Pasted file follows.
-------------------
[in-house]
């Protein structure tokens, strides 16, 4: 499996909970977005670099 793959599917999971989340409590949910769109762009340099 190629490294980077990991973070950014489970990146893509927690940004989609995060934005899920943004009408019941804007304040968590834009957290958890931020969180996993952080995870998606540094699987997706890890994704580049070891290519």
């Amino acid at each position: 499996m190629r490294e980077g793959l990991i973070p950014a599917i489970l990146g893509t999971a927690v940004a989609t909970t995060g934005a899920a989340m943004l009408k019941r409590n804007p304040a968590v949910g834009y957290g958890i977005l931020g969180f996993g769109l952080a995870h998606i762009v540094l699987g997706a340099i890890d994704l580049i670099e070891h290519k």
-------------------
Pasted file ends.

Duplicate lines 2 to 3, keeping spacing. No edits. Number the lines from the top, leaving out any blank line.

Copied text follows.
């Protein structure tokens, strides 16, 4: 499996909970977005670099 793959599917999971989340409590949910769109762009340099 190629490294980077990991973070950014489970990146893509927690940004989609995060934005899920943004009408019941804007304040968590834009957290958890931020969180996993952080995870998606540094699987997706890890994704580049070891290519």
């Amino acid at each position: 499996m190629r490294e980077g793959l990991i973070p950014a599917i489970l990146g893509t999971a927690v940004a989609t909970t995060g934005a899920a989340m943004l009408k019941r409590n804007p304040a968590v949910g834009y957290g958890i977005l931020g969180f996993g769109l952080a995870h998606i762009v540094l699987g997706a340099i890890d994704l580049i670099e070891h290519k």